Acetone-Butanol-Ethanol (ABE), an intermediate product in the ABE fermentation process for producing bio-butanol, is considered a promising alternative fuel because it not only preserves the advantages of oxygenated fuel which typically emit less pollutants compared to conventional diesel, but also lowers the cost of fuel recovery for each individual component during the fermentation. With the development of advanced ABE fermentation technology, the volumetric percentage of acetone, butanol and ethanol in the bio-solvents can be precisely controlled. In this respect, it is desirable to estimate the performance of different ABE blends to determine the best blend and optimize the production process accordingly. ABE fuels with different component ratio, (A: B: E: 6:3:1; 3:6:1; 0:10:0, vol. %), were blended with diesel and tested in a constant volume chamber. The combustion features are investigated by analyzing both the apparent heat release and the natural flame imaging at ambient temperatures of 900 K and 1100 K with a fixed 21% oxygen concentration. The premixed combustion for D100 and ABE20(6:3:1) were found to be very similar, and much stronger than that of ABE20(3:6:1) and ABE20(0:10:0). The ignition delay decreased and the combustion duration shortened with the increase of acetone. The natural flame luminosity suggests lower soot temperature and concentration with the ABE mixture. It can be concluded from the results that the addition of acetone and ethanol is very effective in suppressing soot emission since the mixture of ABE presented a stronger soot reduction capability than butanol.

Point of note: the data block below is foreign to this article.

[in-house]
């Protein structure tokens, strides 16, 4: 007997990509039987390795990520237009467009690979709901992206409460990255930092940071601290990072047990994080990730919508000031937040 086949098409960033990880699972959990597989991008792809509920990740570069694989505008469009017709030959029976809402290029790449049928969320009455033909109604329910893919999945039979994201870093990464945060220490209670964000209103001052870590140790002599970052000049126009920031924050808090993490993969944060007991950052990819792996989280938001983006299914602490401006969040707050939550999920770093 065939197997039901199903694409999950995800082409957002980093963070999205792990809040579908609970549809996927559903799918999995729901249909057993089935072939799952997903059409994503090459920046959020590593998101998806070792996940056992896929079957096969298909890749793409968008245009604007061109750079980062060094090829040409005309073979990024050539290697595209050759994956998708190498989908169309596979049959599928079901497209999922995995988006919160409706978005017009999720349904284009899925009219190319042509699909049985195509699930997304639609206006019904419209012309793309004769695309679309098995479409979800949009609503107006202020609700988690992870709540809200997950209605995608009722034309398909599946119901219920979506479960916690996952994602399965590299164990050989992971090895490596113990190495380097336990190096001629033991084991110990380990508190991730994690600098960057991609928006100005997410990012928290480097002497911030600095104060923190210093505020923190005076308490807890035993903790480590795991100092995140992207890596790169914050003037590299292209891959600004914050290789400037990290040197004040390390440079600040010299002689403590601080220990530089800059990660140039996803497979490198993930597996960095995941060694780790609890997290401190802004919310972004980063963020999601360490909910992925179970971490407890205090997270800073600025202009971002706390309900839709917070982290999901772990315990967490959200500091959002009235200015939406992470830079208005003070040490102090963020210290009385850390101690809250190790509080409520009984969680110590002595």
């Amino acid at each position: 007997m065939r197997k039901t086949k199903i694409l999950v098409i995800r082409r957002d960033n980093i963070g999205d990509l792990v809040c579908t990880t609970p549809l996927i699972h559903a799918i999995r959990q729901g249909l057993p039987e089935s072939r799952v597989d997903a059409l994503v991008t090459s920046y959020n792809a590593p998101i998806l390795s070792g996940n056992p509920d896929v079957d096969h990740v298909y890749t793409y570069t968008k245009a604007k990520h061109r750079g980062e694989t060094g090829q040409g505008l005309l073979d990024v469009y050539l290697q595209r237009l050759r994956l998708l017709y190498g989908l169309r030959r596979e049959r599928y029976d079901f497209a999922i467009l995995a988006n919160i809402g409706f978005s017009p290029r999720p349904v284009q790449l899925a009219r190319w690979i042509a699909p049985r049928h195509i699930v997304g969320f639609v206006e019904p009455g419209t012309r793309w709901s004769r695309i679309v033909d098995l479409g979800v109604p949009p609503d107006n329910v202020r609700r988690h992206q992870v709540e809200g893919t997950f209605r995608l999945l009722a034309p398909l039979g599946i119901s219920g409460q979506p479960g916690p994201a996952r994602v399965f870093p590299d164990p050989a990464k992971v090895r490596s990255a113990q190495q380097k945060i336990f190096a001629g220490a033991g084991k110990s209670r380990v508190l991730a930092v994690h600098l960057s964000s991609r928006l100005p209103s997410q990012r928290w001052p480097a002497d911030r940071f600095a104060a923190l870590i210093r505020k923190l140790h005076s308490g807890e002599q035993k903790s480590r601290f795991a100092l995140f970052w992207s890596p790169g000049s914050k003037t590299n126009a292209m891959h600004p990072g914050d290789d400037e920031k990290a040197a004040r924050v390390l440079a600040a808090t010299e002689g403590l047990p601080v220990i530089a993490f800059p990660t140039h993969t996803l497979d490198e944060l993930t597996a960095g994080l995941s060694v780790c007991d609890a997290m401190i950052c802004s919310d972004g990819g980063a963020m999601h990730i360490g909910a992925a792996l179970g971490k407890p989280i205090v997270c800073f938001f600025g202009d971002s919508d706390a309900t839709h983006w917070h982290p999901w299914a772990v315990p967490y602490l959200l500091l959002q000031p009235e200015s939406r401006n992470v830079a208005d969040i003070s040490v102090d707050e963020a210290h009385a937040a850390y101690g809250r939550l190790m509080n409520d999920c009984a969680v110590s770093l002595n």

ASJC Scopus subject areas
- Automotive Engineering
- Safety, Risk, Reliability and Quality
- Industrial and Manufacturing Engineering